knew how to burn themselves through,
how to make themselves shrines to their own longing.
The spectacular was never behind them.
-from “The Troubadours etc.”
In Incarnadine, Mary Szybist restlessly seeks out places where meaning might take on new color. One poem is presented as a diagrammed sentence. Another is an abecedarium made of lines of dialogue spoken by ...more
The mysteries of faith are degraded if they are made into an object of affirmation and negation, when in reality they should be an object of contemplation. -- Simone Weil, Gravity and Grace
Repose had aga ...more
When I see the bright clouds, a sky empty of moon and stars,...more
I wonder what I am, that anyone should note me.
Here there are blueberries, what should I fear?
Here there is bread in thick slices, of whom should I be afraid?
Under the swelling clouds, we spread our blankets.
Here in this meadow, we open our baskets
to unpack blueberries, whole bowls of them,
berries not by the work of our hands, berries not by the work of our fingers.
What taste the bright world has, whole fields
I did not think I was going to enjoy this as much as I did, as her last collection, Granted, was a bit of a hit or miss for me. But this. Wow... just wow.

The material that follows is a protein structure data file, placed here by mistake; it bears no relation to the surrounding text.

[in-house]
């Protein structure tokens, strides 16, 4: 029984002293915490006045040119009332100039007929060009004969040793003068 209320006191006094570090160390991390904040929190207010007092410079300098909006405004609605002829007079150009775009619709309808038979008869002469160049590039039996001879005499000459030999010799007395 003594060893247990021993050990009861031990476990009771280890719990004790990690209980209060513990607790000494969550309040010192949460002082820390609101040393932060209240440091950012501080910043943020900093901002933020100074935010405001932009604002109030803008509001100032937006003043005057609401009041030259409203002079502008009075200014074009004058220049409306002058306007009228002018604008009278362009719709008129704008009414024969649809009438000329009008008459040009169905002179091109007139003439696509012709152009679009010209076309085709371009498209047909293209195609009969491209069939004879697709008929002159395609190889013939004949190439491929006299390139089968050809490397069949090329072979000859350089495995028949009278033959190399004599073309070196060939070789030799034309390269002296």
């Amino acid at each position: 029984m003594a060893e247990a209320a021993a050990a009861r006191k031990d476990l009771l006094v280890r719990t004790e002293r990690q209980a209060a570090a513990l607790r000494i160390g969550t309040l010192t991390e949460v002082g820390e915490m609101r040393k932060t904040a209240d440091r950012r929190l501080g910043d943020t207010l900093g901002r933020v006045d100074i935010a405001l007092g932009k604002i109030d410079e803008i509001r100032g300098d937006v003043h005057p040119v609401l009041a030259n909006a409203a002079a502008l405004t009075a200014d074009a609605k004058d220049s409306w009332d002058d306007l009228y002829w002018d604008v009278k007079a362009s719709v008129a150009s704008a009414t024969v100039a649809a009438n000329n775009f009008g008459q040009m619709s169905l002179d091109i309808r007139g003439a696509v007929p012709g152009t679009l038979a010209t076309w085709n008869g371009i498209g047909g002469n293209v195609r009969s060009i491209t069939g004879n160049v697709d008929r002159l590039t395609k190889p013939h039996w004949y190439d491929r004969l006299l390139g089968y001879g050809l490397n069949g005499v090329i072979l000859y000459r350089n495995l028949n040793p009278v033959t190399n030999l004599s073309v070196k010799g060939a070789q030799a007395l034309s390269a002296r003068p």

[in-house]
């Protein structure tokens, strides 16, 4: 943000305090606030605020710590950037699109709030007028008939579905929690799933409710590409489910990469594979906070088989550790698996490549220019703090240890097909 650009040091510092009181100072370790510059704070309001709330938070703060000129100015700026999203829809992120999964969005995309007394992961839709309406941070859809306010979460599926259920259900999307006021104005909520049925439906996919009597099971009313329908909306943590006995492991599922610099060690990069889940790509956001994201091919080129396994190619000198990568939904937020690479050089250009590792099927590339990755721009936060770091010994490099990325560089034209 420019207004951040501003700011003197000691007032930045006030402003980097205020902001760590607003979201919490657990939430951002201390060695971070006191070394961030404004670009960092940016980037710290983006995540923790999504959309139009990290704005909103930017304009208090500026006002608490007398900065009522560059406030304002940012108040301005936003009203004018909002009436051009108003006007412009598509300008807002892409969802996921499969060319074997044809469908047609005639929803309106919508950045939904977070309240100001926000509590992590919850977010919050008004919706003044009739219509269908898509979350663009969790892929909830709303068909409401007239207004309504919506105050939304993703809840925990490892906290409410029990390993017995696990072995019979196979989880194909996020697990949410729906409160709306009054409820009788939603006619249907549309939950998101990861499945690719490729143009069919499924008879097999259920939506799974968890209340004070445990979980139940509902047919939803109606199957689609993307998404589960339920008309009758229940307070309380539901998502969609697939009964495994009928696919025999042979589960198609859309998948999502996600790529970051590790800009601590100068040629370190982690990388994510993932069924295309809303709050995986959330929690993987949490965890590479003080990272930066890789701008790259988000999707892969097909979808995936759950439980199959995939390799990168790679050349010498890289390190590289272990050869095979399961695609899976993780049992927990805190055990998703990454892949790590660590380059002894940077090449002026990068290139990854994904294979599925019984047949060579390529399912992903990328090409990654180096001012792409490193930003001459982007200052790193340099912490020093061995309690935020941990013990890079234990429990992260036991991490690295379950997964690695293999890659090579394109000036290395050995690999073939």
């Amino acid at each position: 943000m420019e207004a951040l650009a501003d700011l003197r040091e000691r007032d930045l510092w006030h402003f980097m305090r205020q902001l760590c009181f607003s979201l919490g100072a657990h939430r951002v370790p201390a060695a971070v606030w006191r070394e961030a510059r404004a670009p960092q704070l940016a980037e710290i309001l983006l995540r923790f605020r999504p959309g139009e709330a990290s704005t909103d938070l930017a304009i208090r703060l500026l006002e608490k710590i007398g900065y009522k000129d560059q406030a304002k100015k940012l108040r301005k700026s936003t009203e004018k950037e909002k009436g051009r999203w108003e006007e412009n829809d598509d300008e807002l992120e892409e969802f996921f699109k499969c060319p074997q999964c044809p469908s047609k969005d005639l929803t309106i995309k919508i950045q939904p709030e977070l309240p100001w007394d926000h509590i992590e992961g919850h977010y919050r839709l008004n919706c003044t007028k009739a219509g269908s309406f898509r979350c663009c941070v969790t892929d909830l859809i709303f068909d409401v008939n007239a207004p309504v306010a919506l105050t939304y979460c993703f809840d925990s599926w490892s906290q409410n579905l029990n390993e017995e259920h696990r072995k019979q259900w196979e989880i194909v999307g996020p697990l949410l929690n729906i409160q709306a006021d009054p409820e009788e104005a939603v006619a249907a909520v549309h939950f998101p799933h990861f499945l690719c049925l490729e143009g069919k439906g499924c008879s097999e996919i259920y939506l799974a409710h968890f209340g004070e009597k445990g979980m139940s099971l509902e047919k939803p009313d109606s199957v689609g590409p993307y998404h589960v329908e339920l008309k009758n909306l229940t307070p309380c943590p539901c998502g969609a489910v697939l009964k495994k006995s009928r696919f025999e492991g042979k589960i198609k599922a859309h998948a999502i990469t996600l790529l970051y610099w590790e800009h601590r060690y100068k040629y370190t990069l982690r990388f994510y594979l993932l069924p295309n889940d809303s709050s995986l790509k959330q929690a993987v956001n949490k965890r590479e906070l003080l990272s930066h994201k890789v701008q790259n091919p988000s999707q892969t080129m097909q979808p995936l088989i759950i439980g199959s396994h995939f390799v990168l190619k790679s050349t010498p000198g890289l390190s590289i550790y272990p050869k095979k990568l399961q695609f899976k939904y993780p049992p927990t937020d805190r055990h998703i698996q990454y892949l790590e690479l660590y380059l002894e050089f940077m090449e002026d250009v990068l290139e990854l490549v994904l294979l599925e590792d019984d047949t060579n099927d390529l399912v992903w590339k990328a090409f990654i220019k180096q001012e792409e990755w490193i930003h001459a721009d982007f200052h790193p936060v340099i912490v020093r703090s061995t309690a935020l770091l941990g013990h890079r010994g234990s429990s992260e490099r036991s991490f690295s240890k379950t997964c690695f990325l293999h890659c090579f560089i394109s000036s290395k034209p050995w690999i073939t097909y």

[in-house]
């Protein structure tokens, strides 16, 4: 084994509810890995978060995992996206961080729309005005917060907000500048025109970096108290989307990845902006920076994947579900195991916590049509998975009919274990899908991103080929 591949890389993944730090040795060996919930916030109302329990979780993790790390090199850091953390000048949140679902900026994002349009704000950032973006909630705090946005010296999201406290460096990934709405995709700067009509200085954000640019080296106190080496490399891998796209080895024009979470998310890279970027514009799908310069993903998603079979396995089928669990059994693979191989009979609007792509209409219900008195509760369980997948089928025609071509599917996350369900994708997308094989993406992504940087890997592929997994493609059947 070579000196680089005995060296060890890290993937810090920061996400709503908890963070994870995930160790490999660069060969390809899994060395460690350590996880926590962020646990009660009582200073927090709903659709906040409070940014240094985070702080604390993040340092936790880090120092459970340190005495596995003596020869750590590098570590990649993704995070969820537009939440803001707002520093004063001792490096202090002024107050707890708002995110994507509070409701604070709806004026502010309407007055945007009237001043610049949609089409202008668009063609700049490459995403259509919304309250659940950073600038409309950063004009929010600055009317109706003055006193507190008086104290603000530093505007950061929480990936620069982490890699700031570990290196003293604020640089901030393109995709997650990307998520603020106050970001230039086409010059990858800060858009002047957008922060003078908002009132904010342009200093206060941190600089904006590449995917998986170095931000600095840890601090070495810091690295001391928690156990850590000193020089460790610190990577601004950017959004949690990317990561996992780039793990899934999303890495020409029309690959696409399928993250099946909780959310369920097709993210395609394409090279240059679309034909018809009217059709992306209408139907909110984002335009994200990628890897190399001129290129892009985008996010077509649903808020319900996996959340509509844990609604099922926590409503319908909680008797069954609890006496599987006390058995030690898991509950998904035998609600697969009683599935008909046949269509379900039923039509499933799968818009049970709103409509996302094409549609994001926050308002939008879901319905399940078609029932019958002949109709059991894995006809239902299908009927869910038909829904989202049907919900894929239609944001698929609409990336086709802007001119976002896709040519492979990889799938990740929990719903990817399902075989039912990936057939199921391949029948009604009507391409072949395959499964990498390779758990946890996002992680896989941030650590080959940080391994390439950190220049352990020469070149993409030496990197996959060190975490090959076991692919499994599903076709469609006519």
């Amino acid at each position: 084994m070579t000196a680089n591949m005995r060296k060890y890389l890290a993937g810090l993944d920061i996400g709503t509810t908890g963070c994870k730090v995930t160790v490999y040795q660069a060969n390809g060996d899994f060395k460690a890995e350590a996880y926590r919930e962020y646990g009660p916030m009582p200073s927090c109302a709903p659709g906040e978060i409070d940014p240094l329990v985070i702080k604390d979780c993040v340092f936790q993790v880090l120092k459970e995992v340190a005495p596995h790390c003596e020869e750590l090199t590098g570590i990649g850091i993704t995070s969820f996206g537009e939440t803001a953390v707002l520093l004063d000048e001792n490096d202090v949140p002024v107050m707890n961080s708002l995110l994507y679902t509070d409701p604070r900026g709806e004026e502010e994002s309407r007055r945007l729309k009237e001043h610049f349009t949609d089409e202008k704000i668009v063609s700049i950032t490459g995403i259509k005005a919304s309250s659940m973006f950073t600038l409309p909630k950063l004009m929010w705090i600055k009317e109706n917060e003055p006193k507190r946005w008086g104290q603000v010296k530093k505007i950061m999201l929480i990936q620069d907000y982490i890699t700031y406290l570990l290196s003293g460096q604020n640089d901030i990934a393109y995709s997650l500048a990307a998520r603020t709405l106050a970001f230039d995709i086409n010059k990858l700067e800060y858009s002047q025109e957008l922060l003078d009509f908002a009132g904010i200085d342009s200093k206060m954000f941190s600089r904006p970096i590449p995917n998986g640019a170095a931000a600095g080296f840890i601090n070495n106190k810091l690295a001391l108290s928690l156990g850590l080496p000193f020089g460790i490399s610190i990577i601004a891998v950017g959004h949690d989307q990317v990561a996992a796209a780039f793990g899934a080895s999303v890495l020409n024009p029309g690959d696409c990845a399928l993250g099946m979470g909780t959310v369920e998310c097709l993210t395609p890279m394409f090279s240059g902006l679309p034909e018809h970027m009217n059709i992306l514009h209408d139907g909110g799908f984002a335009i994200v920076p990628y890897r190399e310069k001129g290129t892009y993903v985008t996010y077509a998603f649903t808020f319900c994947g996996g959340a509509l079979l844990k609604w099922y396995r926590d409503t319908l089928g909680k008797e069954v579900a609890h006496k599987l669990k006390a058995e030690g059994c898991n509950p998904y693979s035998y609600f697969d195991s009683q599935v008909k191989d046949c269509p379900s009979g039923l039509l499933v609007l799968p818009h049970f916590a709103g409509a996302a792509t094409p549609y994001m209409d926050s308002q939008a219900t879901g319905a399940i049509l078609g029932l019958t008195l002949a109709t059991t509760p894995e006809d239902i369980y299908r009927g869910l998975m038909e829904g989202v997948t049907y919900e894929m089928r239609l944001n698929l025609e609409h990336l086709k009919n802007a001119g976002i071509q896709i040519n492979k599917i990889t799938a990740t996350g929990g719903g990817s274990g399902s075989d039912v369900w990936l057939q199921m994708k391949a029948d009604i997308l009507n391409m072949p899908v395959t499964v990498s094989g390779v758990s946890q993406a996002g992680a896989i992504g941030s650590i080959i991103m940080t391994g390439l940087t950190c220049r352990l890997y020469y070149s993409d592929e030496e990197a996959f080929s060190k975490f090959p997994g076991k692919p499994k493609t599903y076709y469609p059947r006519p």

I find it difficult to articulate just WHY I adore this so much. There were a few in here that just completely and utterly punched me in the gut. Namely, "An Update on Mary" was so heartbreaking. Overall, this collection was so personal, so illuminating, so vulnerable and beautifully written and set up, picking from across all ...more
Quiet. The rhythm of these poems didn't take immediately. Szybist's subjects are different than what I would typically read and probably even contemporary poetry as a whole. Her point of focus would seem to be religion and at first glance is, with half of the collections titles starting with 'Annunciation' after the Annunciation, yet is never so obvious. Once the rhythm caught, around the second half of the book, I found myself going back to the first part to re-read those poems I took nothing a...more
“There’s something profoundly inhuman about her. She is valued because she is a mother and because she is a virgin. And I am not either. So how do you make your way in the world as a woman when you are not aspiring to and cannot be valued for either of those and do not want to be valued for either of those?”
Szybist, who won a National Book Award last year for “Incarnadine,” w ...more
This book was reviewed in the November 2014 issue of World Literature Today. Read the full revi ...more
"The Troubadours Etc."
Just for this evening, let's not mock them.
Not their curtsies or cross-garters
or ever-recurring pepper trees in their gardens
At least they had ideas about love.
All day we've driven past cornfields, past cows poking their heads
through metal contraptions to eat.
We've followed West 84, and what else?
Irrigation sprinklers fly past us, huge wooden spools in the fields,
lounging sheep, telephone wires,
yellowing flowering shrubs.
These poems are trying too hard to be poems. The fact that they've been published in so many places makes me worry for the state of c ...more